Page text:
How would you avoid the radiation?  According to my understanding (and I am not an expert), these are some of the things you’d need to consider (we will assume the fallout came as rain):

  • You will not want to get the rain on you, or drink it (that goes for Fido too).
  • If you get it on you, it would be best to take off your clothes before coming inside–and leave them outside.
  • It would be best to dry off outside, and leave the towel outside.  (You do not want to leave a wet, radioactive trail through the house.)
  • Come inside and shower and shampoo.

Now you are safe inside your home–pretty much.  If you can stay inside for the next 16 days–great, not much to worry about!  That includes not having anything from outside coming in during that time–no pets or visitors tracking in,  no rain leaks, and no fresh breezes.

Now, curl up with a warm drink and look out the window.  Lets remember when it was raining and bringing down the radioactive fallout . . .

Here’s what happens outside:  Every where the rain falls is becoming covered with radioactive fallout.  Wherever puddles form, the radioactivity is higher.  If you collect rain in a rainbarrel, it will become a big radioactivity emitter until the radiation inside it has died down (decayed).

Notice that almost everything gets wet in the rain . . . every table, every chair, every wire, every leaf, every bird, every window, every inch of your roof, etc.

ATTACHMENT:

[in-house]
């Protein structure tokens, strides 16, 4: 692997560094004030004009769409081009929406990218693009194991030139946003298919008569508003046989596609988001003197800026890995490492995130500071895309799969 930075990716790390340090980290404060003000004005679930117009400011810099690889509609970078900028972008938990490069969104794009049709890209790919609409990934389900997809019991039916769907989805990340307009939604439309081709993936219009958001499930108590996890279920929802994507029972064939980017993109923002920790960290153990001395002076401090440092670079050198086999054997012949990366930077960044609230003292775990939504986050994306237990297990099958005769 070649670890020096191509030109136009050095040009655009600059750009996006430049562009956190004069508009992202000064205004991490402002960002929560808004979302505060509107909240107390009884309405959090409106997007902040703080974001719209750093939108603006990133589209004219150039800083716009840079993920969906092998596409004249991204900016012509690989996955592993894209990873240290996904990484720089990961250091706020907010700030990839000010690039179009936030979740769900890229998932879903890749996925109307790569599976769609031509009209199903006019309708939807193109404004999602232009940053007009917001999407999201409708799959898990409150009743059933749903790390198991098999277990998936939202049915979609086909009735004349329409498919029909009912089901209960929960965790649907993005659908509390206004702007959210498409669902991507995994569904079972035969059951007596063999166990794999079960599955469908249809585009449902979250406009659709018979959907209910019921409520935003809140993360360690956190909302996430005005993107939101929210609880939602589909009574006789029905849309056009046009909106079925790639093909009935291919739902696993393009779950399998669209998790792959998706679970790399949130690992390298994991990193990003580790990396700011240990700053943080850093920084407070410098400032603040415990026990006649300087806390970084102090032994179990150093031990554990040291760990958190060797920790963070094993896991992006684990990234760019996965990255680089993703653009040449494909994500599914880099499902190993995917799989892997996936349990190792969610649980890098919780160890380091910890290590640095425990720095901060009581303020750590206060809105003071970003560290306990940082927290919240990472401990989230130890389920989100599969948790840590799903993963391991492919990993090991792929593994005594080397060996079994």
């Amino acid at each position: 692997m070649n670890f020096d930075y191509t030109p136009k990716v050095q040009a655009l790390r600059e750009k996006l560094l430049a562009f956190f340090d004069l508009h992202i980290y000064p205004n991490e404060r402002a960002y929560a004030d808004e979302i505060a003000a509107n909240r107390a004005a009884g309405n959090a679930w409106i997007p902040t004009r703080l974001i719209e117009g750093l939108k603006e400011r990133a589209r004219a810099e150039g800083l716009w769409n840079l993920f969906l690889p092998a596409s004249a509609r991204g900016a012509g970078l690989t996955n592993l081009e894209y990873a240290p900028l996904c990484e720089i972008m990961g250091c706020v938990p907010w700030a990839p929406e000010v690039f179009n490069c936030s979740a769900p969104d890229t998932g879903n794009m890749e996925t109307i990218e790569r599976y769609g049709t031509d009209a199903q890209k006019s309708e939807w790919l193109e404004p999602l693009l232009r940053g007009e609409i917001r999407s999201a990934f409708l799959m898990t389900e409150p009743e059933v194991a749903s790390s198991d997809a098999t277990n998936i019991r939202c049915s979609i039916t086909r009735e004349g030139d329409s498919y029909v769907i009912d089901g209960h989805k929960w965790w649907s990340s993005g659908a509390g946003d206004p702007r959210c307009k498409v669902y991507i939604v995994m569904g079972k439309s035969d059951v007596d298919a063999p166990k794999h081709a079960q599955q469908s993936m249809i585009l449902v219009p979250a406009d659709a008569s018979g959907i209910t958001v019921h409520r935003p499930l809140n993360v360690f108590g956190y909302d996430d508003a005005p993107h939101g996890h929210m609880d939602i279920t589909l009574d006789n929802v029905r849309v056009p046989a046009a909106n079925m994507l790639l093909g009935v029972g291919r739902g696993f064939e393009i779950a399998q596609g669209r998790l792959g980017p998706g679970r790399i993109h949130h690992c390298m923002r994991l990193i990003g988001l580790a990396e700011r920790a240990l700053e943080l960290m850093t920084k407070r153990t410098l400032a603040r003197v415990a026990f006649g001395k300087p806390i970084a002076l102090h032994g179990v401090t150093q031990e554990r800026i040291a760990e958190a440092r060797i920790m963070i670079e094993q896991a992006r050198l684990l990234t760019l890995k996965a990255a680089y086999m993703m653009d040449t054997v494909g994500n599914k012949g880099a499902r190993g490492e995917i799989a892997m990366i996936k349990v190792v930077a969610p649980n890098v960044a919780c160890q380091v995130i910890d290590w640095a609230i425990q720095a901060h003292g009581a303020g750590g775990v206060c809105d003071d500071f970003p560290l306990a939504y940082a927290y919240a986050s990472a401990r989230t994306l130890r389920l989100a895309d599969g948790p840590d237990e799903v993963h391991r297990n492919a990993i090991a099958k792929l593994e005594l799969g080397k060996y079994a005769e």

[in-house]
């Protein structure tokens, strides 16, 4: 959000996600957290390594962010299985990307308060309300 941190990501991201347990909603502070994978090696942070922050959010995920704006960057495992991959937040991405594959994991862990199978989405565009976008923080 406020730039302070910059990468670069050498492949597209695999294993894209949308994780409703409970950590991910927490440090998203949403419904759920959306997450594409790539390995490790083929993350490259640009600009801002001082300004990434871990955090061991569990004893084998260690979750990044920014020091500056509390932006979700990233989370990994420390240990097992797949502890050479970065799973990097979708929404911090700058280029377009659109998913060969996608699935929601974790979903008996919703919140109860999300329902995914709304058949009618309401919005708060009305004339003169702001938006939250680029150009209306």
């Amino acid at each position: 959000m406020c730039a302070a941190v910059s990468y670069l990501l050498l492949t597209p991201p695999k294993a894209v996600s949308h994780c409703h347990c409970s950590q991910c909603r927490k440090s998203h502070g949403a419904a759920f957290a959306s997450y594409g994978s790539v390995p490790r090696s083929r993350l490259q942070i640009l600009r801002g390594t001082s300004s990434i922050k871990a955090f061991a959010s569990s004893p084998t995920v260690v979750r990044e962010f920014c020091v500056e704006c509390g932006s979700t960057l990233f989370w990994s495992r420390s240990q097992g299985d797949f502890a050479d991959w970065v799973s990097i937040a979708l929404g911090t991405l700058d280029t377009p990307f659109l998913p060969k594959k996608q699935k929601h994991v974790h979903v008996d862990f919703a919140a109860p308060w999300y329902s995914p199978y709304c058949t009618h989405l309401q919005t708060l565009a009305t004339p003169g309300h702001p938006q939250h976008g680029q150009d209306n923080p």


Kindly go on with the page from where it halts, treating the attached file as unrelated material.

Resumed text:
Now, imagine that everything that is wet is glowing orange.  Even after it dries, it continues to glow orange . . . because ‘drying’ just means that the water  has evaporated, but the radioactive dust remains.  Imagine everything that was wet as if it is now covered with a glowing orange dust.

When the wind blows, orange dust blows. Now, even places that didn’t get wet have their share of radioactive dust–this includes your porch.  (And inside your house, if the windows are open.)

All this radioactive dust, that is so easily blown around, is why you do not want Fido to go out, if it can be avoided.  If he must, imagine him afterwards, covered in orange, glowing dust (fur, feet, inside lungs now, etc.) .  Meet him outside the door and clean him up as best you can, then take him to the tub and rinse him down.

While in the bathroom, put your clothes in a trash bag. Take the bag of clothes, and Fido’s wet towel to the door, wiping the imaginary glowing orange dust off the floor behind you as you go.  Put the towel and the bag of clothes outside the door and plan to leave them there until ‘safe’ day.  (You’ll be doing lots of laundry that day!)  Go back in and take a shower.  After all this trouble, you may decide to give Fido just one meal a day for awhile!

Back to looking out the window . . . Notice again, that the orange glowing dust is everywhere.  Even when you are in the house, some of that glowing orange dust is not far away from you–because the radioactivity simply goes through walls, roof, windows, etc.  Not much is actually on the walls or windows–but if you have a big tree close to the house, notice that every single leaf is glowing orange and sending radioactivity towards you.  The ground is also glowing orange and sending up radioactivity.  The roof is glowing orange as radioactivity shines down on you from above.  And if water typically runs into your basement, orange radioactivity is shining up on you from there too.